I don't have much to complain about in life: I have two dogs, a loving boyfriend, and a career built upon empowering women to love and accept themselves. Through my website and social media channels, I teach women different ways to break free from their insecurities. I share my ups, downs, and aim to add a dose of "realness" to the feeds of those who follow me. For that reason, you'll find tons of makeup less selfies, pictures of me stuffing my face, and snaps of my dogs as you scroll through my profile.
Over the four years I've spent sharing my life via social media, I have been incredibly fortunate to receive more love than hate. Yes, I have triggered nasty words from others. I have been criticized for having lash extensions or wearing makeup while I talk about the importance of self love. I have had my body judged as if I were a mannequin in a store window. The list of the negative comments is lengthy, but I've never allowed them to affect me. I know they come from a place of insecurity and fear.
But even the most hateful words didn't prepare me for what happened on April 17th. On my accounts, I regularly post rants (called Sophie Thinks Thoughts) about the importance of accepting yourself just as you are. On Monday, I decided to try something new for me. I ventured into the unknown of Instagram Live.
My inspiration for the video came as I was getting ready for the day. My post-shower hair was air drying and my face was broken out. I thought this was the perfect moment to talk about fully embracing your insecurities. Within moments of streaming, verbal attacks from numerous accounts began rolling in. But the comments weren't focusing on my eyelashes. It wasn't women tearing me down.
"Show me your tits."
"You're a whore."
"Take it off!"
I was being sexually harassed.
I tried to kindly reminded those watching the video that it was for women insecure about their bodies, not for sexual enjoyment. But as the comments continued, my kindness wore off and profanities were dropped. I cut the video short. I was completely thrown off. I couldn't even remember what I was talking about.
Once the video ended I noticed something: I began to blame myself.
"Sophie, it's because you were wearing a low cut top. No wonder. You need to go and change before going out today. They wouldn't have said those things if you were covered up."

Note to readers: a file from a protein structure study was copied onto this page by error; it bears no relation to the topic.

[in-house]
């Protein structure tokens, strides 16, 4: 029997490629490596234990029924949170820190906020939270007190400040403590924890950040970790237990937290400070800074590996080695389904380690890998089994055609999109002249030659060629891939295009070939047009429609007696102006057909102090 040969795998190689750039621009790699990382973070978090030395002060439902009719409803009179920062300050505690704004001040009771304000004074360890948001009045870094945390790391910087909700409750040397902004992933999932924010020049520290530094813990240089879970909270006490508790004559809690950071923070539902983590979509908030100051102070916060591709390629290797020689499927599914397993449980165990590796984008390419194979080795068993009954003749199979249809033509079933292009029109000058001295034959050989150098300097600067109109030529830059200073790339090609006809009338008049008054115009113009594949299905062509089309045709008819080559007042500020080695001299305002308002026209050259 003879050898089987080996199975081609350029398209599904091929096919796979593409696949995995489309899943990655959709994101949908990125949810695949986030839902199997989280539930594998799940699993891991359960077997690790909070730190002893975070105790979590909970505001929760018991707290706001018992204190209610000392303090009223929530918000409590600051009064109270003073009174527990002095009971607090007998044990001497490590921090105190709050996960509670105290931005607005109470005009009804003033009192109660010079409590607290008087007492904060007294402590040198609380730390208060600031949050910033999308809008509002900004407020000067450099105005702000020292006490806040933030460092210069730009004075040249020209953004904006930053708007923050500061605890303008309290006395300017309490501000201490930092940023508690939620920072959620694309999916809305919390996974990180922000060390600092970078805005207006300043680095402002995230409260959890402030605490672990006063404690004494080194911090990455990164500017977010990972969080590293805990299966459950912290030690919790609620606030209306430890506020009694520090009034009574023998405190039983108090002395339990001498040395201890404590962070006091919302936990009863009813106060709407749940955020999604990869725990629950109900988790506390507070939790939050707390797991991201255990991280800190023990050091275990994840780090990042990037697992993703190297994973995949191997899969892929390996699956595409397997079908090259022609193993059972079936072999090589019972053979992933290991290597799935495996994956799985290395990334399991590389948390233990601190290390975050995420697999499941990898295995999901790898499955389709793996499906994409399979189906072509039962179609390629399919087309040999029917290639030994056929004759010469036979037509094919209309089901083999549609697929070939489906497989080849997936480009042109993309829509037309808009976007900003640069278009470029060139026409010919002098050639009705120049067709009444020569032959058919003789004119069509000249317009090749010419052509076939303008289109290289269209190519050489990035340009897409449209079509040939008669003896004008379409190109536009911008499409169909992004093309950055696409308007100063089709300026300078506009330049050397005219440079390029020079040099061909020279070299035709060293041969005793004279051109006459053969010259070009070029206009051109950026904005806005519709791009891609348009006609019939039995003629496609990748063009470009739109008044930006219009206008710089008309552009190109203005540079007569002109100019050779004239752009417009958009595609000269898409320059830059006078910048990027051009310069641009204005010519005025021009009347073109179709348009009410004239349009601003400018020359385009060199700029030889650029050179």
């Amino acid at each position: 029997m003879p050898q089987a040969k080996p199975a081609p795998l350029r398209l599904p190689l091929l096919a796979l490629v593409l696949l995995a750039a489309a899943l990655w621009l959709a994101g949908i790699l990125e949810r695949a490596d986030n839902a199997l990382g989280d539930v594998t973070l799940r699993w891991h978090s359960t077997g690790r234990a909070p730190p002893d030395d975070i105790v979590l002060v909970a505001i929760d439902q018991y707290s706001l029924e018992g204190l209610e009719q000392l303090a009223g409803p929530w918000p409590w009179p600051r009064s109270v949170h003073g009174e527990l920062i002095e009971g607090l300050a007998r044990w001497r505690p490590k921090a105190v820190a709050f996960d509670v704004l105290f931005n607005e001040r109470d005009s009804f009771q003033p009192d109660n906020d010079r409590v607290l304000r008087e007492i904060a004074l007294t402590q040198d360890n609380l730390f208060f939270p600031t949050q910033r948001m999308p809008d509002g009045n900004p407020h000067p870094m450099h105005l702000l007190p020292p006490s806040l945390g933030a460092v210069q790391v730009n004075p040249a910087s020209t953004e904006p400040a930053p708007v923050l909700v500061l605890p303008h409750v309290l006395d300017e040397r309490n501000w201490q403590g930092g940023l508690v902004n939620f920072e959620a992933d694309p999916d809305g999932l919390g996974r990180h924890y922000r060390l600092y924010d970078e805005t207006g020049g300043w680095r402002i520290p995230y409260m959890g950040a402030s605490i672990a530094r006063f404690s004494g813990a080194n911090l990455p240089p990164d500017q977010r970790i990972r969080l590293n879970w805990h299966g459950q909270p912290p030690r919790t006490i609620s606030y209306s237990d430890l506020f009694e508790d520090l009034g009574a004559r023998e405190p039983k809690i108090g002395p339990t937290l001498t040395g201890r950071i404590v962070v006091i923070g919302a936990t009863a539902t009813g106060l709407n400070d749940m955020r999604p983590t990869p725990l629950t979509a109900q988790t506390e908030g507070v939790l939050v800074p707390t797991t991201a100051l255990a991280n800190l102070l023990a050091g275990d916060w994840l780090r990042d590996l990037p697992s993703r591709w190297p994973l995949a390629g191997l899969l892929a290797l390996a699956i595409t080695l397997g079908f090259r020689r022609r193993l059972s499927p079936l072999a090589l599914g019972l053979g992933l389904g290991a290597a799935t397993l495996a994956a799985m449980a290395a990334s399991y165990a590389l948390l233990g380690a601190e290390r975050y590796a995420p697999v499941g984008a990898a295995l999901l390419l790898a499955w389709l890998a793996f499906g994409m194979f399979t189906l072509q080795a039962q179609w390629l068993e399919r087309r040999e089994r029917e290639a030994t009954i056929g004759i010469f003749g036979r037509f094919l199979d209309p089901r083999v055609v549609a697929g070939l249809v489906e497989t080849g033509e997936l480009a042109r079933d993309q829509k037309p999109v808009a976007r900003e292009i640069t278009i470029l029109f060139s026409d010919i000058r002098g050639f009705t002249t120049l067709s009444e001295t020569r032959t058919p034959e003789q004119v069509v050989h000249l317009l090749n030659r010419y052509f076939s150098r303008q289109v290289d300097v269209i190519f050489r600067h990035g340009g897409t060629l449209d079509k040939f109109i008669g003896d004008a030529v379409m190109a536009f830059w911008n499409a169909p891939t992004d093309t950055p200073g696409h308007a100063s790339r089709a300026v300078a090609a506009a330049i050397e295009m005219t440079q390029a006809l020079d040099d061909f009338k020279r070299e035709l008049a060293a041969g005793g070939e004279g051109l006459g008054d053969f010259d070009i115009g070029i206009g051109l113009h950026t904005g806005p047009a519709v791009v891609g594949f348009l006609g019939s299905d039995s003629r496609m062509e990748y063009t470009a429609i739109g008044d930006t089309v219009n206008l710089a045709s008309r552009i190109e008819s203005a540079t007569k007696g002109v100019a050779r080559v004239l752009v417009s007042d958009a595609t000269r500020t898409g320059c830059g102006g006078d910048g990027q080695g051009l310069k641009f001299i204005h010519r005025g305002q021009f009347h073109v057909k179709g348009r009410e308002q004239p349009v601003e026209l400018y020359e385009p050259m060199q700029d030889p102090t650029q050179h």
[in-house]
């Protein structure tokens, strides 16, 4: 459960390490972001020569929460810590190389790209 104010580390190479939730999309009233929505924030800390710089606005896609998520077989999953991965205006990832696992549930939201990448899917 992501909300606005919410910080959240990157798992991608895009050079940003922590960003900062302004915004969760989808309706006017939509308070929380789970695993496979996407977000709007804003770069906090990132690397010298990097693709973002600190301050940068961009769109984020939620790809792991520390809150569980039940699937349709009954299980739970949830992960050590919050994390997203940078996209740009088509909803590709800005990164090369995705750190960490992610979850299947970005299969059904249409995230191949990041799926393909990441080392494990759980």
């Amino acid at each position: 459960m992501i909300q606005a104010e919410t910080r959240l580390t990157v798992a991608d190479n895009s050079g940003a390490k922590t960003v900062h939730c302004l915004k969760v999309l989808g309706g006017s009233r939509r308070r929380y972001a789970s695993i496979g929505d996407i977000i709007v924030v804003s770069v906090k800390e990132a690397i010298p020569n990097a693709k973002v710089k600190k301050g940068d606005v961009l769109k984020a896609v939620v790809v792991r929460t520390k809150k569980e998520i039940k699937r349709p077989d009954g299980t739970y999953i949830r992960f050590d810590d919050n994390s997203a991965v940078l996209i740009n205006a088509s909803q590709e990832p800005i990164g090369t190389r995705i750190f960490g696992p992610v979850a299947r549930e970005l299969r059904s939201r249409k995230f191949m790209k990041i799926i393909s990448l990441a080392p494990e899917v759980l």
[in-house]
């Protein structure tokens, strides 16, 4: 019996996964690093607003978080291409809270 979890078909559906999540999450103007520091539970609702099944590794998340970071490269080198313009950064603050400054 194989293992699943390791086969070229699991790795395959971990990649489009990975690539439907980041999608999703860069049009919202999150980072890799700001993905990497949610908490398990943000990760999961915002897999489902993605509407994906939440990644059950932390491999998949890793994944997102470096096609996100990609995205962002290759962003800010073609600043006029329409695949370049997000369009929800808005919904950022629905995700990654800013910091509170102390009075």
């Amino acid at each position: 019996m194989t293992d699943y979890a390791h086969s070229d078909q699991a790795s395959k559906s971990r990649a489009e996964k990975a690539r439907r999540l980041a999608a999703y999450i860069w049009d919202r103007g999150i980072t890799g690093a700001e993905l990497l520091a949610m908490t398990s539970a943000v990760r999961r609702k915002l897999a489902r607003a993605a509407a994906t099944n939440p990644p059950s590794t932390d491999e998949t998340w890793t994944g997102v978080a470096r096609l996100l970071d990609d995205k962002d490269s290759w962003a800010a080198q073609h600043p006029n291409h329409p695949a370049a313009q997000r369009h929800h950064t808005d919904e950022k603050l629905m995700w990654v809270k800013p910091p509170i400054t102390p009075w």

Hold the fucking phone.
Absolutely not. This was not my fault. I could have done the video naked and the comments I was receiving would still have been unwarranted.
This problem isn't one of jealousy—it stems from the belief that certain people are simply sexual objects.
This time, I couldn't shrug off the hateful words. Instead of blocking the accounts and deleting the comments I had to say something. Because this problem isn't one of jealousy—it stems from the belief that certain people are simply sexual objects. I couldn't bite my tongue because day in and day out, people experience much grander incidents of sexual harassment and assault. I didn't sit silently because 1 in 6 women are victims of rape or attempted rape.
The experience I had, while traumatizing, was simply the tip of the iceberg when it comes to the sexual harassment others experience.
And it is simply not okay.
While sexual harassment is nothing new, the virtual world is making it easier than ever. Countless instances of sexual harassment against women and those in the LGBTQ community are found all over the internet. This is not okay because one's purpose on earth is not only for sexual gratification. It's not okay because one's responsibility isn't to "show [their] tits" when asked.
The sexual objectification of women results in tragedies like rape, yes, but it also affects women in much subtler ways. Societal stereotypes lead women to believe—consciously or subconsciously—that they have to look a certain way, act a certain way, live a certain life to be worthy of sexual attention.
We're told we must have flawless skin, size 00 hips and DD breasts, shaved legs, perfectly maintained hair, and a designer wardrobe. We try to live up to these unrealistic expectations, but it's exhausting. No wonder self-esteem is so low.
We're told we need to be someone other than ourselves to be deserving of love.
I am here to tell you that this is a lie.
I am here to tell you that you can expose your body in anyway you want. You can flaunt it all on social media or not. You can express your sexuality in whatever way you see fit.
You are deserving of your own love and acceptance simply because you showed up for life.
You are worthy, regardless of the size of your jeans.
You are enough, just as you are.